6. Are you an honest-to-goodness beach bum like me? Then you won’t be able to get enough beach time on these islands. Continuously rated among Canada’s top beaches, they’re covered in white, I mean PURE white, sand. And the water, while chilly, is crystal clear and turquoise and looks as though it’s been delivered straight from a Caribbean postcard. Word has it the ocean warms up between Aug and Sept, making it perfect for splashin’ around in.
7. Lighthouses figure prominently in The Magdalen Islands – physically as well as historically – so be sure to visit one. If even to see how, before modern day technology, ships were shepherded through these difficult parts. Before the introduction of lighthouses, hundreds of ships sunk in the surrounding waters making many of today’s Madelinots, it’s said, descendants of those who were shipwrecked.
8. Lovers of boats, seafood and maritime culture must stop at one of the islands’ marinas. The main one, at Cap-Aux-Meules, is where the ferry from Prince Edward Island docks. It’s also where many of the working fishermen tether their boats. Check these guys out as they’re setting up fishing gear, unloading a day’s catch or cleaning mussels before this delicious shellfish is packed up and shipped to market.
9. La Grave, the region’s first Acadian settlement on the southeast side of Havre-Aubert, genuinely feels like a step back in time. Original buildings remain intact but have turned white and grey-washed with time – a sign of resilience in the face of centuries of stormy ocean weather. If you visit today, you’ll find lively cafes, bistros, gift shops, a marine museum and a small marina. Time your schedule so you can catch one of the epic sunsets enjoyed from this historic location.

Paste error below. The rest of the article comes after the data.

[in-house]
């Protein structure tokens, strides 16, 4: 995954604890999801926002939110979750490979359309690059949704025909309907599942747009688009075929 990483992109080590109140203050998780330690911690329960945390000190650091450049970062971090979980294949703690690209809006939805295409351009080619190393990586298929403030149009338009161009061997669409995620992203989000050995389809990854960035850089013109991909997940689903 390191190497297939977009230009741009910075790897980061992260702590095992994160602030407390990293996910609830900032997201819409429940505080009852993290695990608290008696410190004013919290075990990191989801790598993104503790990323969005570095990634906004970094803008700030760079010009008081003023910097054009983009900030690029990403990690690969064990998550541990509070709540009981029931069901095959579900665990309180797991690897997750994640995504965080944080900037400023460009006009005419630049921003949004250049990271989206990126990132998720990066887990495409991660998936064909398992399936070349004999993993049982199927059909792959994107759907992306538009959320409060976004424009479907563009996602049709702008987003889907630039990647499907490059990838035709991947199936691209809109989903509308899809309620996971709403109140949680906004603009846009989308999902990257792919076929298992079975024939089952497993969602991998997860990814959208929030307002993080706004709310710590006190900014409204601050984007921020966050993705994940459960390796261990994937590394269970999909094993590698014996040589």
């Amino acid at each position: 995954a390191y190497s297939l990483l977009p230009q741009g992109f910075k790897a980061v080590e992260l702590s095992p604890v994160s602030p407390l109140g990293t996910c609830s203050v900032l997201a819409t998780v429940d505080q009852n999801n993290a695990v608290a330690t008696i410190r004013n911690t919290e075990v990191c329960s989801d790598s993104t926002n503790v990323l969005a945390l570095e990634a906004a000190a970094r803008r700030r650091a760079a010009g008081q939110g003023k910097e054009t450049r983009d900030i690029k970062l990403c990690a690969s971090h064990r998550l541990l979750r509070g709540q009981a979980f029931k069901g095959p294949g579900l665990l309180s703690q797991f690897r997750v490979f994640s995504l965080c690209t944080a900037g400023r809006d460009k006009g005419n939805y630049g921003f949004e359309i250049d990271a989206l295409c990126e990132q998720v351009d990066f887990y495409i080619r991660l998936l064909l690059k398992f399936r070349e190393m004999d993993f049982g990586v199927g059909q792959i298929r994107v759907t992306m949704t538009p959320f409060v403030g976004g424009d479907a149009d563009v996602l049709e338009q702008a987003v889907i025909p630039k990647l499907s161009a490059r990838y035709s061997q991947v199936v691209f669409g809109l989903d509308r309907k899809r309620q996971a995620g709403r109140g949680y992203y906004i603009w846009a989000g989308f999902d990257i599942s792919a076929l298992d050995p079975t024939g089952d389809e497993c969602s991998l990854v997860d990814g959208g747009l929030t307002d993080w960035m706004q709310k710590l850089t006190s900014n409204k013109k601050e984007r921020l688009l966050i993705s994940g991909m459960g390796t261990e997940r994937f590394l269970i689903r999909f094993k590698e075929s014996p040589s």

10. The food of The Magdalen Islands is a delectable combination of classic French and Maritime cuisine. Must-try restaurants? La Grave’s Vent du Large. Cafe La Grave. Le Refectoire at Domaine du Vieux Couvent. Lobster poutine. Seal Sausage with cranberries and cheese. Snow crab mousse. Oh my. You’ll want to try it all. I suggest you do!
*Postscript – Chateau Madelinot is a great base for exploring the islands – offering cozy accommodations and gorgeous views. Domain du Vieux Couvent is a lovely option for those looking for extra comfort and luxury. The on-site restaurant, which features locally-inspired fare, is nothing short of spectacular. On a final note, if you’re wondering about how to find your way to this lovely and unsung fleet of, yes, Canadian, islands – check out this link for info.
*Have you been to The Magdalen Islands before? What did you enjoy most about your visit? Feel free to comment on Stephanie’s story and tell us your thoughts. We’d love to hear from you!
*Note to readers: Our writer travelled courtesy of Destination Quebec. The agency did not review or approve the article before publication.